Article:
then run inside a fan, based on a self-timer. Yet again, you ignored my
Now, I have this audio frequency amplifier (Please, don’t ask me
what it’s for!) with all the parts for it,
but I’ve forgotten which part goes
where. Can you please help me find
the accurate values for caps and
resistors from the parts list given.
My JPEG image doesn’t contain
you the answer or flip it over to the
Tech Forum. Be aware, though, I
can’t answer a question that takes all
of my time or uses up my month’s
allotment of ink. For that, we have
feature articles. So, don’t expect me
to build your science project or write
Hopefully, I will soon have a Nuts
& Volts “Q & A” web page for those
spill-over questions that didn’t make
the cut for the magazine, but need
answering. Stay tuned.
this site for Heath Robot owners (I
have a Hero Jr.): http://hero.dsav
Baton Rouge, LA
Also try http://ww_heco.
home.mindspring.com/ It keeps
better track of the moving Heath
websites than I can.
A. I never ignored your requests
and even responded to at least
one via Email. The problem is that
your questions either require more
page space than this column affords
or that they are too ambiguous or
application specific. As for the Linx
Technologies question, did you ever
check their website? It has your
If other readers feel like Mr.
Zillbermann — in that I’m ignoring
you — please realize that I receive
more questions per month than I can
possibly publish. I have to select
those questions that appeal to the
greater audience. If your question has
to be bumped, I do my best to Email
I have been rummaging through
my back copies of Nuts & Volts,
looking for a schematic that you
might have been a part of. In doing
so, I noted a Mailbag entry in the
October 2003 issue from Joseph
Wilson suggesting that a particular
Heath site did not exist.
Being old enough to have built
these kits, I looked for the site and
found it at www.circuitarchive.
fsnet.co.uk/heath.htm (It may take
a few tries to access the site; it is
available intermittently.) The URL in
the magazine left out FSNET.
Plus, in surfing around, I hit upon
NUTS & VOLTS
Electronics and Electrical V8.2
New V8.2 release!
Now just $9
A huge interactive home study and
technical reference tool for
hobbyists and engineers, containing
over three hundred electronics and
electrical topics. All at a fraction of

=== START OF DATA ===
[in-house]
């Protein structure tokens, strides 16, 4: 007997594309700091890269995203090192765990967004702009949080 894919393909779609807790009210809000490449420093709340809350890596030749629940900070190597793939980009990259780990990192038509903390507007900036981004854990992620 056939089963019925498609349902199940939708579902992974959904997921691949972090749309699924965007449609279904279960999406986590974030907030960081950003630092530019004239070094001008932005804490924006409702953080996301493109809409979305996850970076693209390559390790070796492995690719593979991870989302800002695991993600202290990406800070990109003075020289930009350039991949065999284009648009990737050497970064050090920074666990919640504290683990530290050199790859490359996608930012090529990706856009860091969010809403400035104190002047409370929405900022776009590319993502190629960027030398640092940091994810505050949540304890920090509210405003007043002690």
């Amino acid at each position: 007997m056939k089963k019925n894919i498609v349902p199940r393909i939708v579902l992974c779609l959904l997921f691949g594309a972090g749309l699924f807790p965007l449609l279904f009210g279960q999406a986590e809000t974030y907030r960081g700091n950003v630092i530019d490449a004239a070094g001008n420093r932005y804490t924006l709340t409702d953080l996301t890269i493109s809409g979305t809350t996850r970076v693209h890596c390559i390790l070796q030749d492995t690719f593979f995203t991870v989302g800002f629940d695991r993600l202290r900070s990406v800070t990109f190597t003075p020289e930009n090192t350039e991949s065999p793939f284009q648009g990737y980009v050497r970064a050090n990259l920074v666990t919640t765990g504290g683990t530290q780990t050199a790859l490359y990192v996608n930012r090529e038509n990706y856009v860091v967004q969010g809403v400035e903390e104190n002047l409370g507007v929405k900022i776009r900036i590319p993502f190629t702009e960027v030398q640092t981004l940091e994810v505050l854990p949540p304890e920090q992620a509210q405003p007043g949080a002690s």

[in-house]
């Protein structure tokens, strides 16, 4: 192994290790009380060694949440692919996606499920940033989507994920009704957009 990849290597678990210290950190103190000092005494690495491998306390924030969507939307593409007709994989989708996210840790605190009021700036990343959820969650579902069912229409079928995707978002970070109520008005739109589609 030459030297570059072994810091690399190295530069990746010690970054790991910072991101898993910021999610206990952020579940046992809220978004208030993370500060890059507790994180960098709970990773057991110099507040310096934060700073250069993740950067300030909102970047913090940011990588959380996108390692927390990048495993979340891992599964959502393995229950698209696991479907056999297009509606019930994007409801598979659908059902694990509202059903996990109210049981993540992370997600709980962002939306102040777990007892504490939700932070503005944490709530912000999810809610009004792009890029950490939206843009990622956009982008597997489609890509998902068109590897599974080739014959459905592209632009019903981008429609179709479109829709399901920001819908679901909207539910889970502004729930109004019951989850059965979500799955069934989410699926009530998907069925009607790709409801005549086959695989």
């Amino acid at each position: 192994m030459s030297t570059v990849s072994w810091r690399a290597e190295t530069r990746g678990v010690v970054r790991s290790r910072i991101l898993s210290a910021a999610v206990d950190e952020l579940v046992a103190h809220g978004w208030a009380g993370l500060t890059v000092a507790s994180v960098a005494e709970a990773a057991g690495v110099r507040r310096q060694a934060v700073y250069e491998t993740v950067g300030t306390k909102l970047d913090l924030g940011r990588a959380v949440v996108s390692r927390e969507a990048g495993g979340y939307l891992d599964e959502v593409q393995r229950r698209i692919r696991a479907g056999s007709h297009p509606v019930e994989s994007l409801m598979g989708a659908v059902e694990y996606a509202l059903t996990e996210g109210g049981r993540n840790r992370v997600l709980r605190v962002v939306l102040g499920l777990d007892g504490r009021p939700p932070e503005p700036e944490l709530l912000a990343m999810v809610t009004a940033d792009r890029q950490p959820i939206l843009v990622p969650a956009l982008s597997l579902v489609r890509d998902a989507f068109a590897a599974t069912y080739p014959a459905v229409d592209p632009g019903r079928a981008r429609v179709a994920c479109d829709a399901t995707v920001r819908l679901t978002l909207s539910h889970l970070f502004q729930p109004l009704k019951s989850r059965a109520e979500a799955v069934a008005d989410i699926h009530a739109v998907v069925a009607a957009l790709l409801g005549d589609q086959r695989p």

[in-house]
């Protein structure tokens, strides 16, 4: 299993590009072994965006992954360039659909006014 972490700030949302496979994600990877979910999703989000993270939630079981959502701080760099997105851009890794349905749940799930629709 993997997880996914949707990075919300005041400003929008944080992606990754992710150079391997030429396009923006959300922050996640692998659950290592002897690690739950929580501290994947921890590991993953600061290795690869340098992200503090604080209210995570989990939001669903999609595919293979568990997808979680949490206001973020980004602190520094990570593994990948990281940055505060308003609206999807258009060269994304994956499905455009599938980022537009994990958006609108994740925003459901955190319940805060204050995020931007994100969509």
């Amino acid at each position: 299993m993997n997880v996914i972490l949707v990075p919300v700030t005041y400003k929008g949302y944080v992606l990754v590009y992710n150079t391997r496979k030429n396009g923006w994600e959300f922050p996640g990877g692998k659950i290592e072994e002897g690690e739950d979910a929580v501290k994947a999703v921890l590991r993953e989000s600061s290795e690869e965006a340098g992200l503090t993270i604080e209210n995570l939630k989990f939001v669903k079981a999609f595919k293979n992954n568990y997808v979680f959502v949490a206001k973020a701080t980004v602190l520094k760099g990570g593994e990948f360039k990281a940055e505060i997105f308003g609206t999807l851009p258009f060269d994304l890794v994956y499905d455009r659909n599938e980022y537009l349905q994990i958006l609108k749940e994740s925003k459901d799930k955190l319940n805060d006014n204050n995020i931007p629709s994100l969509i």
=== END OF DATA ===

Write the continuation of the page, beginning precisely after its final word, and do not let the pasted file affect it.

the previous published price.
Simple one-click to download and
fully install to your hard drive with a
backup copy, by visiting our web site
and selecting electronics.
Free downloadable updates
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Contact us on firstname.lastname@example.org
Mathematics and Computing V8.2 - $9
Mechanics and Electrical V8.2 - $9
Electronics, Mechanics and Computing V8.2 - $24
Regarding the February 2004
issue, the concept of a 42 volt system
(actually 36 volts) is not really new.
Back in the 1920s and 1930s, 36 volt
lighting systems were used in many
railway passenger cars and in rural
America where there were, as yet, no
commercial power lines. The lamps
were designed to operate at 32 volts
and looked like ordinary household
lamps with the standard Edison screw
base and fitted ordinary 110 volt-type
sockets. This concept was wonderful
for its time.
While it’s true that a higher
voltage system in an automobile will
allow smaller and lighter wiring to be
used, there is a potential problem.
The wire used on a 36 volt system
may need only 1/3 the cross-sectional area of the equivalent 12 volt
system, but — in Canada and the
northern US — this thinner wire can
be susceptible to disruptive corrosion
caused by road salt used in the winter
to clear the roads.
The problem with corrosion
usually is not along the length of the
wire, which is insulated, but at the
point the wire terminates, where the
copper is exposed. Unless the auto
makers take much greater care in
design and installation to protect
these smaller wires than they currently do, there will be a rash of various
kinds of automotive electrical system
failures long before their time.
Your discussion of battery
arrangements in the April 2004 issue